On June 2, 1953, the coronation of young Queen Elizabeth ll was anything but smooth.
To start with, it poured rain throughout the celebration. To add to it, her ceremonial clothing was caught and pulled against the wrongly placed carpet fibers. To top it all off, the traditional oil used to anoint her father, the king, was lost in World War II with more found just before the coronation.
She was determined for her people to share the occasion and so she decided this would be the first time that a coronation was televised.
The last 70 years have seen a lot of firsts.
Over that time, special plans were placed to make the death of this historic monarch run more smoothly than her coronation.
“From the moment the queen became monarch, Whitehall started the planning process about what would happen when she died,” Philip Murphy, a professor of British and Commonwealth history at the University of London, told The New York Times.
This plan is called “Operation London Bridge.” Just think “London Bridge Is Falling Down.”
It is strategic and detailed, planning everything from media coverage to funeral arrangements to placing the flag at half-staff for the next 10 days following the queen’s death.
Day Zero: The News
On Sept. 8, the world received word that Queen Elizabeth had died through The royal family Twitter account. Flags were placed at half-staff and the country — and the world — entered a stage of shock.
Her son, now King Charles III, is the monarch at 73 years old. His wife, Camilla, has the new title of queen consort, as reported by the Deseret News.
Early Friday afternoon, Charles arrived at Buckingham Palace to the new national anthem of the country, “God Save the King,” per BBC1.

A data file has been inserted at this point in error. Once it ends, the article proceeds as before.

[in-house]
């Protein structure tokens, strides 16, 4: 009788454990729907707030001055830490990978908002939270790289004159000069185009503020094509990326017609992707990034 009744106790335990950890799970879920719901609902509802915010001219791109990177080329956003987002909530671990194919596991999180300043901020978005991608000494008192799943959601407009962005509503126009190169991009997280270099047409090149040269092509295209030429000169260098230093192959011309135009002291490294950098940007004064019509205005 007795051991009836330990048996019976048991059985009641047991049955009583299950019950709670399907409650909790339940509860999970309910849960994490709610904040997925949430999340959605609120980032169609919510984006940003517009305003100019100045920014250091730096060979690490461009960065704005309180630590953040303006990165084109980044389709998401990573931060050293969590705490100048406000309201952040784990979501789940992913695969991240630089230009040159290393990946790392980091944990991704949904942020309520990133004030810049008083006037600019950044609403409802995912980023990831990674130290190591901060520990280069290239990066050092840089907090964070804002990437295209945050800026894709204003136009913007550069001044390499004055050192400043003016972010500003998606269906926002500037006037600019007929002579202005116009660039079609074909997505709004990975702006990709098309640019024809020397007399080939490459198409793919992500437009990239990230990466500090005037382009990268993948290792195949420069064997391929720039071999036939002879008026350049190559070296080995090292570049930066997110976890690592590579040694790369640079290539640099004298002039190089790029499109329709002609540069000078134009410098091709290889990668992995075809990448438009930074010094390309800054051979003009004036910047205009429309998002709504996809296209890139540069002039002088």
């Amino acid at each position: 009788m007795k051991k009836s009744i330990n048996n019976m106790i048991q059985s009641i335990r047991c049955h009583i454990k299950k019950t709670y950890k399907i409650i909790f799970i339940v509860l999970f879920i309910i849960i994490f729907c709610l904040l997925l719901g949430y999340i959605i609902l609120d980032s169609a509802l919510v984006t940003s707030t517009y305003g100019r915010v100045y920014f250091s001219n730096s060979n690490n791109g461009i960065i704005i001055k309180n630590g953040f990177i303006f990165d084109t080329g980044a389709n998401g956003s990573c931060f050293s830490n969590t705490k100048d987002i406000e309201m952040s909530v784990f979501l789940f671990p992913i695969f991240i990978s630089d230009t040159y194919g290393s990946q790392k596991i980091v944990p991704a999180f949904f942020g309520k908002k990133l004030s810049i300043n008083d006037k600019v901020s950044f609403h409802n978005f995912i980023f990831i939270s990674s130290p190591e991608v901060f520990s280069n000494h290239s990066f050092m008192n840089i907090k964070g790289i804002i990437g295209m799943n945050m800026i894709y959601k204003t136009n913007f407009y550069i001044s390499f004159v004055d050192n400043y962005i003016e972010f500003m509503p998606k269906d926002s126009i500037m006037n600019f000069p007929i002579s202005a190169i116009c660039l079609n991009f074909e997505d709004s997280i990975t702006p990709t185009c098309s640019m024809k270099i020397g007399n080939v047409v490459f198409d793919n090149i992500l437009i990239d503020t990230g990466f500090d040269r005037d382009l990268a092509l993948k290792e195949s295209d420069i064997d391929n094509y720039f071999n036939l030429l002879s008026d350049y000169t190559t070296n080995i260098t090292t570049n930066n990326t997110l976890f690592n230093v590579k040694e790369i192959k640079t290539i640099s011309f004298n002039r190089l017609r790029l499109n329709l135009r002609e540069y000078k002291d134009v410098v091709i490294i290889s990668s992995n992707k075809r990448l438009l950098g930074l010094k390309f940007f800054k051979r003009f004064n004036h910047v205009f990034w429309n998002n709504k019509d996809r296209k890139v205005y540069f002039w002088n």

Today, Charles addressed the nation for the first time as king.
Ringing bells, dedicatory gunshots and tributes from Parliament and the public resound around the country.
At 11 a.m. MST, a live televised broadcast by BBC1 at St. Paul’s Cathedral displayed a unified moment of prayer and reflection for the queen.
Saturday morning, The Ascension Council will declare a new era with King Charles lll ascending to the throne as monarch, as reported by NPR. Parliament members will also swear an oath of allegiance to the new king soon after.
Traditionally attired horseback riders will herald the news across the country, per The New York Times.
A more formal coronation will be postponed to allow proper mourning of the 70-year reign of Queen Elizabeth.
The queen’s body will be taken to Buckingham Palace in London from Scotland, where she passed away, and travel to Westminster Hall, where it will remain for three days. The public is welcome to grieve and say goodbye to the long-term monarch during this time, per BBC1.
On the 10th day, a funeral service will commence at Westminster Abbey, NPR reported. A moment of silence will fall like a blanket out of respect for the beloved monarch.
Elizabeth will be laid to rest next to her husband, Prince Philip, who died one year ago, and other royal ancestors at St. George’s Chapel at Windsor Castle.
“Her late majesty, Queen Elizabeth II, was one of the greatest leaders this world has ever known,” said Prime Minister Liz Truss, per BBC1. “She was the rock on which modern Britain was built.”